The spring is activated by pushing block 107 into the magazine as shown in FIG. 11. The block pushes against end 11A, while end 11 is pushed against the rear wall of the casing. The interacting springs are thus pushed together and assume the condition shown in FIG. 5. Reacting on floor 105, they exert significant thrust on follower 103.

A stack of wire loop interacting springs of the type disclosed in FIGS. 6 to 9, can be installed and used in a manner similar to that described for stack 117.

The stack of wire loop springs would be installed substantially as they appear in FIG. 8, and the stack would thus be relaxed, with the arcuate portions of the several springs in the stack nested. Ends 23 are protruding from one end of the stack and ends 23A are protruding from the other end of the stack.

When these ends are pushed into the stack by any convenient means, (such as the arrangement described for FIG. 11) the stack of wire loops will assume a stressed condition. If permitted to expand it will then appear somewhat as shown in FIG. 9.

To clarify the method by which the stack expands, the lower spring 37A in FIG. 9 is partly sectioned. It can thus be seen that end 25A is engaged in detent 29 of adjacent spring 37. At the same time, fulcrum 31A of spring 37A is engaged under arcuate portion 27 of spring 37. It is apparent in FIG. 9 that the interaction of the springs will tend to expand the stack. When the several springs in the stack are forced to interact while in a confined space, they will assume complex shapes to adapt themselves to such confinement, while stressed.

In the drawings it will be noted that the assembly of either the wire loop or the sheet metal springs into a stack is relatively simple. The sheet metal type is assembled by inserting the end of a leaf into the slot on another spring. Several springs can thus be assembled into a compact stack as disclosed in FIG. 4. Each individual spring in the stack is oriented oppositely to the spring or springs adjacent to it.

Spring 1 need not necessarily be made of metal. Any suitable resilient material can be used; for example, resilient plastics.

The wire loop type is assembled by inserting end 23 or 23A through the space between end 25 or 25A and return portions 33 or 33A. Arcuate portions 27 or 27A are then positioned substantially under end 25 or 25A, as the case may be. Additional springs are inserted in like manner to complete the stack, substantially as disclosed in FIG. 8.

In some instances it may be advantageous to have one or more of the members magnetized, as an aid to assembling or handling the stack.

The two embodiments shown were selected merely for convenience in disclosing the invention. It is possible to practice the invention using embodiments varying in detail from those used as examples herein. It is not intended that the disclosure be construed as a limitation of the invention.

There is thus disclosed simple interacting springs which can remain in a relaxed condition in a minimum space for long periods of time, and can be activated instantly when needed.

The word member as used herein may indicate any of various types of springs intended for assembly in a stack, including a flat spring such as 1, or a wire spring such as 21. The words engagement means may be used to indicate elements such as slot 7 in a flat member or the pocket in a wire member. Other forms of engagement means can be provided. Obviously the slot or the pocket are also adapted to serve as guide means when two or more members are moving inter se.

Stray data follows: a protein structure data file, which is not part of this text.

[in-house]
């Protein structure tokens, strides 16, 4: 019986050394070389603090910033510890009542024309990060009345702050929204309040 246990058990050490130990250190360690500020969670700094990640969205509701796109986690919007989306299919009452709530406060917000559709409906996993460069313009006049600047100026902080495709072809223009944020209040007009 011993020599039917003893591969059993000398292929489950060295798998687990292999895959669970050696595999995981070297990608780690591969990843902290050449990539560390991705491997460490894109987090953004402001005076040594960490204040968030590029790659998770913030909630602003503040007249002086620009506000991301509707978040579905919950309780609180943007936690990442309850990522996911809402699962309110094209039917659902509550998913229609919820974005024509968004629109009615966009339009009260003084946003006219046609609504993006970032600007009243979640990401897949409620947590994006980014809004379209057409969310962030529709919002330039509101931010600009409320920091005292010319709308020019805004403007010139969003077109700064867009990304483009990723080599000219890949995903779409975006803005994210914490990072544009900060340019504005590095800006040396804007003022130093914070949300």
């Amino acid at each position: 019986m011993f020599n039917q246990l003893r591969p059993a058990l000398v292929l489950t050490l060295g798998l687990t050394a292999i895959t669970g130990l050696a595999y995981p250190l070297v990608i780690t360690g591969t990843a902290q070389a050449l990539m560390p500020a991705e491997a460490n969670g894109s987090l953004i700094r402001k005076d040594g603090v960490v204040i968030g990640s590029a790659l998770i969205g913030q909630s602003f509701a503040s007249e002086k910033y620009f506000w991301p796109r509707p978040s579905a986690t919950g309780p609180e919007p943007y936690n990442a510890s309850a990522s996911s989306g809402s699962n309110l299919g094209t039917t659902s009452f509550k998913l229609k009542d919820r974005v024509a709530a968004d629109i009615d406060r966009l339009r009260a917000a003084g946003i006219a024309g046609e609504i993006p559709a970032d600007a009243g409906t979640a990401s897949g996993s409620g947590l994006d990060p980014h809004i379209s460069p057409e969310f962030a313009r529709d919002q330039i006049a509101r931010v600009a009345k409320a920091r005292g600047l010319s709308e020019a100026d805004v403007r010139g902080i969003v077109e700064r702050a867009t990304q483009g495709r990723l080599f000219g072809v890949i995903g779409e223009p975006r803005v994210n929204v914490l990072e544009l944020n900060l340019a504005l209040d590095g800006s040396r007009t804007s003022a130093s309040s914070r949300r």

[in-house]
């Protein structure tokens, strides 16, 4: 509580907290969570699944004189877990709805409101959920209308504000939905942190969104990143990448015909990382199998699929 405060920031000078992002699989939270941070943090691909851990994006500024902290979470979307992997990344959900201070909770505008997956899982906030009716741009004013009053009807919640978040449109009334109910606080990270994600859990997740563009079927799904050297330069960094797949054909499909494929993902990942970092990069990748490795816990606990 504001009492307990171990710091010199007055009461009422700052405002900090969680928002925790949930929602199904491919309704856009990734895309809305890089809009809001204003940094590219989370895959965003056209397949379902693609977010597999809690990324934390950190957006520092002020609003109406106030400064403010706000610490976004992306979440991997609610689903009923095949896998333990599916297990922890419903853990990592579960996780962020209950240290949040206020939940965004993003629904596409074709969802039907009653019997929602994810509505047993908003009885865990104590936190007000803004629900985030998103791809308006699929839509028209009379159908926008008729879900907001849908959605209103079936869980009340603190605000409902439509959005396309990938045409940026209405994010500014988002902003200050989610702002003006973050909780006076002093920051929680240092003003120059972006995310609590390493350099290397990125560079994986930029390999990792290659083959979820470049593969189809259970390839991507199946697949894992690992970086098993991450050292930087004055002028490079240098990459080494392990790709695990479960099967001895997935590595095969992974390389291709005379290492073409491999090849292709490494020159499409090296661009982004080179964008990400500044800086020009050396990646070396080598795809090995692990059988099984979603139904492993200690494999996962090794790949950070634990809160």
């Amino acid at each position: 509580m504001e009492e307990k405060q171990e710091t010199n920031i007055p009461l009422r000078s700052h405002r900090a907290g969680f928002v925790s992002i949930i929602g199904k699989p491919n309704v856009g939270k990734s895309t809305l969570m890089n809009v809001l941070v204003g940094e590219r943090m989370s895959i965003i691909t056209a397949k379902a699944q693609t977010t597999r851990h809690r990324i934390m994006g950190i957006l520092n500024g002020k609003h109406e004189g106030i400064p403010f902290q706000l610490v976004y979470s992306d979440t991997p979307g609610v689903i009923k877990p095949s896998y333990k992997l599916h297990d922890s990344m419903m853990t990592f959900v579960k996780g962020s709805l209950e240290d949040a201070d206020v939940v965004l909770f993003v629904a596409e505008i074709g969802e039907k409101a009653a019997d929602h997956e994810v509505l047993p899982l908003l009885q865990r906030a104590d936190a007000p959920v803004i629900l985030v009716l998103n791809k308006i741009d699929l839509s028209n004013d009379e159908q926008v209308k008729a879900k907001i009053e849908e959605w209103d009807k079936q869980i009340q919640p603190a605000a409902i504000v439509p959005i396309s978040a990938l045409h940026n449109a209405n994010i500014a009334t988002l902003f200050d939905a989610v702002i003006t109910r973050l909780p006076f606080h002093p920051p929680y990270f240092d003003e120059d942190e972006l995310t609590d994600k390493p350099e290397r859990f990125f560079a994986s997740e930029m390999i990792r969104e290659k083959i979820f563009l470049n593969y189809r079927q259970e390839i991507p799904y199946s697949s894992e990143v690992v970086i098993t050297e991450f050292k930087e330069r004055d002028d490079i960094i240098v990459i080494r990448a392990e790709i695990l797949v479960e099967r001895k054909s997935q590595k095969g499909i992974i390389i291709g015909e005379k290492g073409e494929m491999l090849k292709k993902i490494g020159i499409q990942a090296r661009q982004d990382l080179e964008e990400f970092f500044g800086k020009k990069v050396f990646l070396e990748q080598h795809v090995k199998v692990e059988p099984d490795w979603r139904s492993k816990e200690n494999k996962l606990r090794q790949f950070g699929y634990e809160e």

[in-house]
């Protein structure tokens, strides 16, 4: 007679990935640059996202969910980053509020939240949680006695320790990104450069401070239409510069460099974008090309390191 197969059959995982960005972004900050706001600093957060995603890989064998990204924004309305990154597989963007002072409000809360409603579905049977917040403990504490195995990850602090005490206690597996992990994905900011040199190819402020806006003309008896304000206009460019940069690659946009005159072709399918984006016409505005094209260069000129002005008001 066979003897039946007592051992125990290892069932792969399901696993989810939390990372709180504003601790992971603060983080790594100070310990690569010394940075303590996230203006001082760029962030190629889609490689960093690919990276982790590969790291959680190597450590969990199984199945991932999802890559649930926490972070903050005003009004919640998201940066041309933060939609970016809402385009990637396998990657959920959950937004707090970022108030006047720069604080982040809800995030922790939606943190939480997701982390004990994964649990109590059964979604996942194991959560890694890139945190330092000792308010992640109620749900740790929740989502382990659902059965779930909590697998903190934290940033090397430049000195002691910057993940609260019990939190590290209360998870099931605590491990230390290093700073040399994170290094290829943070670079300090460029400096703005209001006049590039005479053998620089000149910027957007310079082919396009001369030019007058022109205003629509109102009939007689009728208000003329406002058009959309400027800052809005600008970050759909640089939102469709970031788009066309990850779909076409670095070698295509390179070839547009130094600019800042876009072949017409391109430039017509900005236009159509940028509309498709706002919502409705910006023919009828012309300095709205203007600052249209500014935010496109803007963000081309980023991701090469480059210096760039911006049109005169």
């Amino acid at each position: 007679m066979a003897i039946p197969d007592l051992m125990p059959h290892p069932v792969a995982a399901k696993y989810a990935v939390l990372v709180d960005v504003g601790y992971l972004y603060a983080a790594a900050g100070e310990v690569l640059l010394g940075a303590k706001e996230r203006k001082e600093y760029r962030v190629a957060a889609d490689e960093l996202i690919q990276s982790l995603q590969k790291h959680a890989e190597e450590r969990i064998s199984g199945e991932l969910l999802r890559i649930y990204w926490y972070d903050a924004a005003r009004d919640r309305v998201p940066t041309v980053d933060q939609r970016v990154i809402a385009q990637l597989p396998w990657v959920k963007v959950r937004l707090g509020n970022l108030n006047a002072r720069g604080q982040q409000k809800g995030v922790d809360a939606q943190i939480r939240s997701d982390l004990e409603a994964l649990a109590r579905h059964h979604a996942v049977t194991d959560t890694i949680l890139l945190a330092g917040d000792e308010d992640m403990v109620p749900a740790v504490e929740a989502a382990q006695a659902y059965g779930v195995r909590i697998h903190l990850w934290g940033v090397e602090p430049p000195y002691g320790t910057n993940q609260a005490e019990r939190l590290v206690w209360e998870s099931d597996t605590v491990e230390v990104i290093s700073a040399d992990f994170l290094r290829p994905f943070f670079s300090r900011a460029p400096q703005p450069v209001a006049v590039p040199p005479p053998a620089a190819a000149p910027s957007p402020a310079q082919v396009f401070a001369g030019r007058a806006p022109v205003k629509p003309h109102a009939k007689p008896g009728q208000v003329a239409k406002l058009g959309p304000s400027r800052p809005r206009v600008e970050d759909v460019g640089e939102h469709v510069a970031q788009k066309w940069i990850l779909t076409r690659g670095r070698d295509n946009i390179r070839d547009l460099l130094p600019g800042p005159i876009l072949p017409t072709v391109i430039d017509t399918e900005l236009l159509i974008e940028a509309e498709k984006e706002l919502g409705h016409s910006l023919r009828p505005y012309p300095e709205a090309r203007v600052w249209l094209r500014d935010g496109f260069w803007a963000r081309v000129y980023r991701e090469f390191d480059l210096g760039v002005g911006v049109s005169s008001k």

Such movement can be limited to a predetermined extent by stop means such as ends 11 and 11A, or ends 23 and 23A which are shaped so as to prevent accidental disengagement of the members due to overtravel. Other forms of stop means can be provided.

The engagement means can also be provided with hinge means to permit pivoting of two or more members inter se, while engaged. It is possible to provide engagement means which is also adapted to serve as hinge means. Slot 7 is an example of such a capability.

The disclosed members are adapted to function as levers turning on fulcrum means positioned on other similar members. Such fulcrum means are shown at 13A in FIG. 4 and FIG. 5, and at 31 and 31A in FIG. 6 and FIG. 9. The members actually comprise flexible, or resilient, levers.

The members include portions which are adapted to serve as activation means. The activation means is adapted to stress the members by distorting them when the several members in a stack have a certain relationship such as that disclosed in FIG. 5 or FIG. 9. Arcuate portions 15, 15A, 27 and 27A are examples of such activation means which are adapted to bear against fulcrum means on another member. Other forms of activation means can be provided.

It should be noted that when a stack of members is stressed, the distortion will occur in various parts of the members, including the activation means.

The members include detent means such as 17 and 29 which can engage another member in a stack to maintain proper engagement of the two. Without the detent means the several members in a stack might tend to shift position relative to each other in such a way as to diminish the desired thrust. Other forms of detent means can be provided.

Patent Citations
Cited PatentFiling datePublication dateApplicantTitle
US3964199 *Jun 2, 1975Jun 22, 1976Musgrave Daniel DAdjustable spring assembly
US3999319 *Feb 17, 1976Dec 28, 1976Musgrave Daniel DDormant spring
US4205474 *Dec 11, 1978Jun 3, 1980Musgrave Daniel DInactive spring for magazine
Referenced by
Citing PatentFiling datePublication dateApplicantTitle
US4291480 *Oct 12, 1979Sep 29, 1981Musgrave Daniel DInteracting leaf springs
US4315378 *Jul 6, 1979Feb 16, 1982Musgrave Daniel DInactive spring assembly
US5715548 *Aug 4, 1995Feb 10, 1998Hill-Rom, Inc.Chair bed
US20120131830 *Nov 28, 2011May 31, 2012David FroehleQuick loading magazine
Classifications
U.S. Classification42/50, 267/165
International ClassificationF16F3/02, F41A9/70, F16F1/18
Cooperative ClassificationF16F3/02, F41A9/70, F16F1/18
European ClassificationF41A9/70, F16F1/18, F16F3/02